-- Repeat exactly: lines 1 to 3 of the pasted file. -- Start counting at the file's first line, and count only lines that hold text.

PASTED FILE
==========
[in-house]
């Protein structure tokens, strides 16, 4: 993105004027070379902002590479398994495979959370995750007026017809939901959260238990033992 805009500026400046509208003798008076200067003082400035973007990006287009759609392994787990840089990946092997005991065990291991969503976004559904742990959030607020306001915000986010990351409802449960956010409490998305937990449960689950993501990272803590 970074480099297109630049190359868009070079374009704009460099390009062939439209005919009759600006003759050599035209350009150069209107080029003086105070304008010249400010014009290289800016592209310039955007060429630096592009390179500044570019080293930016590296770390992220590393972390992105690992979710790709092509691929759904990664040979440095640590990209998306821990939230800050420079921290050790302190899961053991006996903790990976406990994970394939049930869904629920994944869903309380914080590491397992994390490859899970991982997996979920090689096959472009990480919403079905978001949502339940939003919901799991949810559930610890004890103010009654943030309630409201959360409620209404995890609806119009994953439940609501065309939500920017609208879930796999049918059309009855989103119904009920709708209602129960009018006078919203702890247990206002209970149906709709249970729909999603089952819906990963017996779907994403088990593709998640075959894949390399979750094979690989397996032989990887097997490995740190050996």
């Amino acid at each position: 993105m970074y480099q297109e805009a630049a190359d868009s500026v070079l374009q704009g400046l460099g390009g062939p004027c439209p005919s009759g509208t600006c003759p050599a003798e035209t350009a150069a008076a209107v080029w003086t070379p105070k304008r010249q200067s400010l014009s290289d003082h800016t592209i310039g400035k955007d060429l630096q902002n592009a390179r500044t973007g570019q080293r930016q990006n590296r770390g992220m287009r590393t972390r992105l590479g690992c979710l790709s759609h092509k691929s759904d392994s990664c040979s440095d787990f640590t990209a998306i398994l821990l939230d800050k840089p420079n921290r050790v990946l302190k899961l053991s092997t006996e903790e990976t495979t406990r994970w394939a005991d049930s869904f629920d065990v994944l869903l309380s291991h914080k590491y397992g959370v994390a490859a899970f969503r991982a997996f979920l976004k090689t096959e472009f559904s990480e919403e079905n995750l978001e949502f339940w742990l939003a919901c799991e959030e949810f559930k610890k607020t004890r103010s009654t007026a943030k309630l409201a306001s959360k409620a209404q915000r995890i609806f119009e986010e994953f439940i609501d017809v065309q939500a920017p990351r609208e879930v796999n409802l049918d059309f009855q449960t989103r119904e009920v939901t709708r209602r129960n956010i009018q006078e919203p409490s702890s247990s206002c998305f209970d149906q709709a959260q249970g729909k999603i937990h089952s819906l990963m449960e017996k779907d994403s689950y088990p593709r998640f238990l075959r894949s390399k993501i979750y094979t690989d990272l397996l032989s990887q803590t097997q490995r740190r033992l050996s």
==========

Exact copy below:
[in-house]
């Protein structure tokens, strides 16, 4: 993105004027070379902002590479398994495979959370995750007026017809939901959260238990033992 805009500026400046509208003798008076200067003082400035973007990006287009759609392994787990840089990946092997005991065990291991969503976004559904742990959030607020306001915000986010990351409802449960956010409490998305937990449960689950993501990272803590 970074480099297109630049190359868009070079374009704009460099390009062939439209005919009759600006003759050599035209350009150069209107080029003086105070304008010249400010014009290289800016592209310039955007060429630096592009390179500044570019080293930016590296770390992220590393972390992105690992979710790709092509691929759904990664040979440095640590990209998306821990939230800050420079921290050790302190899961053991006996903790990976406990994970394939049930869904629920994944869903309380914080590491397992994390490859899970991982997996979920090689096959472009990480919403079905978001949502339940939003919901799991949810559930610890004890103010009654943030309630409201959360409620209404995890609806119009994953439940609501065309939500920017609208879930796999049918059309009855989103119904009920709708209602129960009018006078919203702890247990206002209970149906709709249970729909999603089952819906990963017996779907994403088990593709998640075959894949390399979750094979690989397996032989990887097997490995740190050996």
């Amino acid at each position: 993105m970074y480099q297109e805009a630049a190359d868009s500026v070079l374009q704009g400046l460099g390009g062939p004027c439209p005919s009759g509208t600006c003759p050599a003798e035209t350009a150069a008076a209107v080029w003086t070379p105070k304008r010249q200067s400010l014009s290289d003082h800016t592209i310039g400035k955007d060429l630096q902002n592009a390179r500044t973007g570019q080293r930016q990006n590296r770390g992220m287009r590393t972390r992105l590479g690992c979710l790709s759609h092509k691929s759904d392994s990664c040979s440095d787990f640590t990209a998306i398994l821990l939230d800050k840089p420079n921290r050790v990946l302190k899961l053991s092997t006996e903790e990976t495979t406990r994970w394939a005991d049930s869904f629920d065990v994944l869903l309380s291991h914080k590491y397992g959370v994390a490859a899970f969503r991982a997996f979920l976004k090689t096959e472009f559904s990480e919403e079905n995750l978001e949502f339940w742990l939003a919901c799991e959030e949810f559930k610890k607020t004890r103010s009654t007026a943030k309630l409201a306001s959360k409620a209404q915000r995890i609806f119009e986010e994953f439940i609501d017809v065309q939500a920017p990351r609208e879930v796999n409802l049918d059309f009855q449960t989103r119904e009920v939901t709708r209602r129960n956010i009018q006078e919203p409490s702890s247990s206002c998305f209970d149906q709709a959260q249970g729909k999603i937990h089952s819906l990963m449960e017996k779907d994403s689950y088990p593709r998640f238990l075959r894949s390399k993501i979750y094979t690989d990272l397996l032989s990887q803590t097997q490995r740190r033992l050996s």